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Genesee River

The Genesee River is a tributary of Lake Ontario flowing northward through the Twin Tiers of Pennsylvania and New York in the United States.

Tonawanda may refer to:

Western New York Region in New York, United States

Western New York is the westernmost region of the state of New York. It includes the cities of Buffalo, Rochester, Niagara Falls, Jamestown and the surrounding suburbs, as well as the outlying rural areas of the Great Lakes lowlands, the Genesee Valley, and the Southern Tier. The historic beginnings of the region can be defined by its original eastern boundary of Preemption Line, created by the December 16, 1786 political settlement between the states of New York and Massachusetts, both of which claimed political dominion over the land. This eastern boundary shifted because of changing county borders in the late 18th and early 19th centuries.

Buffalo River (New York)

The Buffalo River drains a 447-square-mile (1,160 km2) watershed in Western New York state, emptying into the eastern end of Lake Erie at the City of Buffalo. The river has three tributaries: Cayuga Creek, Buffalo Creek, and Cazenovia Creek.

Schoharie Creek

Schoharie Creek in New York, flows north 93 miles (150 km) from the foot of Indian Head Mountain in the Catskills through the Schoharie Valley to the Mohawk River. It is twice impounded north of Prattsville to create New York City's Schoharie Reservoir and the Blenheim-Gilboa Power Project.

Ellicott Creek

Ellicott Creek is a stream in Western New York, United States. It is a tributary of Tonawanda Creek, which in turn flows into the Niagara River.

Cayuga Creek

Cayuga Creek is a small stream in western New York, United States, with stretches in both Erie County and Wyoming County. The creek enters Buffalo Creek in the northwest corner of the Town of West Seneca in Erie County, just upstream from the New York State Thruway crossing. At that point, Buffalo Creek becomes the Buffalo River and flows into Lake Erie near Buffalo, New York.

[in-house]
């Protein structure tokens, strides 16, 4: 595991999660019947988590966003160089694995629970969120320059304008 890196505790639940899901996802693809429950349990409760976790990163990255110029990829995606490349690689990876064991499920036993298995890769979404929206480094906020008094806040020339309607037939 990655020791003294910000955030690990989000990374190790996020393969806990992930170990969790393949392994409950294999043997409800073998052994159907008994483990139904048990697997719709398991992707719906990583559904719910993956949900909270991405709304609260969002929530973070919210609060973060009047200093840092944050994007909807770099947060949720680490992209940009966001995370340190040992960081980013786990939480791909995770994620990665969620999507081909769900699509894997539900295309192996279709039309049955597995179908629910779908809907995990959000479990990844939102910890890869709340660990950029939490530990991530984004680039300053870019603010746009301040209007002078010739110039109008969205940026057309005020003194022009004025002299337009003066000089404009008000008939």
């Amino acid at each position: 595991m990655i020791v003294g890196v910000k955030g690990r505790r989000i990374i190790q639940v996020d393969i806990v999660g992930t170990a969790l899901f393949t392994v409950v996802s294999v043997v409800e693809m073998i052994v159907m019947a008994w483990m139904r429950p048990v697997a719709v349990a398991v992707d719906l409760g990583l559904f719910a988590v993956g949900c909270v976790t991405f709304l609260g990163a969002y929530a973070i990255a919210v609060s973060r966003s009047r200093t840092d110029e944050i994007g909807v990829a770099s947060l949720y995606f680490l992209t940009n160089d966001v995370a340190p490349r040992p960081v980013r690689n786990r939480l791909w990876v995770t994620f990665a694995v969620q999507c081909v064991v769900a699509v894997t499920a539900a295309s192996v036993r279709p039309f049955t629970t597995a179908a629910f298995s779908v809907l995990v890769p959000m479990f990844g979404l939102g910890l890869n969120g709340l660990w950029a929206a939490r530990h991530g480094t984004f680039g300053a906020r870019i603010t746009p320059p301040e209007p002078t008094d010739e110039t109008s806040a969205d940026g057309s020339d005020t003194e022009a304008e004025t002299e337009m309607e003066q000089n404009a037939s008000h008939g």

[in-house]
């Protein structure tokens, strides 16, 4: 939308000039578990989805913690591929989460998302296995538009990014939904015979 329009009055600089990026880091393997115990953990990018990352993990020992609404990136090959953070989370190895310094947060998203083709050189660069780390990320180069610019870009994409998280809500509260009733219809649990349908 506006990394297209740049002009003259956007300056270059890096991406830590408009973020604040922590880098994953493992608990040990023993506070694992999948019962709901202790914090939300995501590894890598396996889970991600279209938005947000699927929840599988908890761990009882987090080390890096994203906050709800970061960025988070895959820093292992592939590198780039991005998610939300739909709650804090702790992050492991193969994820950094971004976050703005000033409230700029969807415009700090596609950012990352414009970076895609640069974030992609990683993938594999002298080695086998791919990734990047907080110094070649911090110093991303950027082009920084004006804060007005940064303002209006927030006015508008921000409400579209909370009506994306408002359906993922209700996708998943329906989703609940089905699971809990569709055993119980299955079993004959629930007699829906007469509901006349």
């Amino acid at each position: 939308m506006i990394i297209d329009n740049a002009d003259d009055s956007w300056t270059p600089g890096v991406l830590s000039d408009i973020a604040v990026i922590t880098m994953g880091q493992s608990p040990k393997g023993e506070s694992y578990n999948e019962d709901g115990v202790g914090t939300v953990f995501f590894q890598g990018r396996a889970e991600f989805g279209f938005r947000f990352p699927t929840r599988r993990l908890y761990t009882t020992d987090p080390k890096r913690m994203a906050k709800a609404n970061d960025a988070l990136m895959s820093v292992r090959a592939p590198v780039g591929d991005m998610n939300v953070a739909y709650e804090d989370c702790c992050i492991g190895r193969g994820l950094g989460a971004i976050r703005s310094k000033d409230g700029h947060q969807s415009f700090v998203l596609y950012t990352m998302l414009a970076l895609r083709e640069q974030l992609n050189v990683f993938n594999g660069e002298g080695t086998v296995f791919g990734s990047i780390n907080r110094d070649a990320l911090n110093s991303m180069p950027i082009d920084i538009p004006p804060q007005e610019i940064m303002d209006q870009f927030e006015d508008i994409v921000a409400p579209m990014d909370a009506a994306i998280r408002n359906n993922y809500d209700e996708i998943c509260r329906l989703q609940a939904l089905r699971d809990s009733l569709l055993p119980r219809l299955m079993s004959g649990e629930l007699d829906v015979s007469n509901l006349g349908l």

Grand River (Ohio)

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History of Buffalo, New York

Buffalo is the county seat of Erie County, and the second most populous city in the U.S. state of New York, after New York City. Originating around 1789 as a small trading community inhabited by the Neutral Nation near the mouth of Buffalo Creek, the city, then a town, grew quickly after the opening of the Erie Canal in 1825, with the city at its western terminus. Its position at the eastern end of Lake Erie strengthened the economy, based on grain milling and steel production along the southern shores and in nearby Lackawanna.

Geography of New York (state)

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Twelve Mile Creek (Ontario)

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  1. 1 2 3 "Tonawanda Creek". Geographic Names Information System . United States Geological Survey . Retrieved July 17, 2016.
  2. "Tonawanda Creek". Friends of the Buffalo Niagara Rivers. Archived from the original on December 21, 2005. Retrieved July 17, 2016.
  3. "Interesting Facts" (PDF). Town of Pembroke. Retrieved July 17, 2016.
  4. 1 2 Morgan, Lewis Henry; Lloyd, Herbert Marshall (1922). "Book III, Appendix A". League of the Ho-dé-no-sau-nee or Iroquois. Dodd, Mead. p. 129. Retrieved July 17, 2016.
  5. 1 2 "Letters on the Iroquois: Letter XIII". The American Whig Review, Volume 6. Wiley and Putnam. November 1847. p. 488. Retrieved July 17, 2016.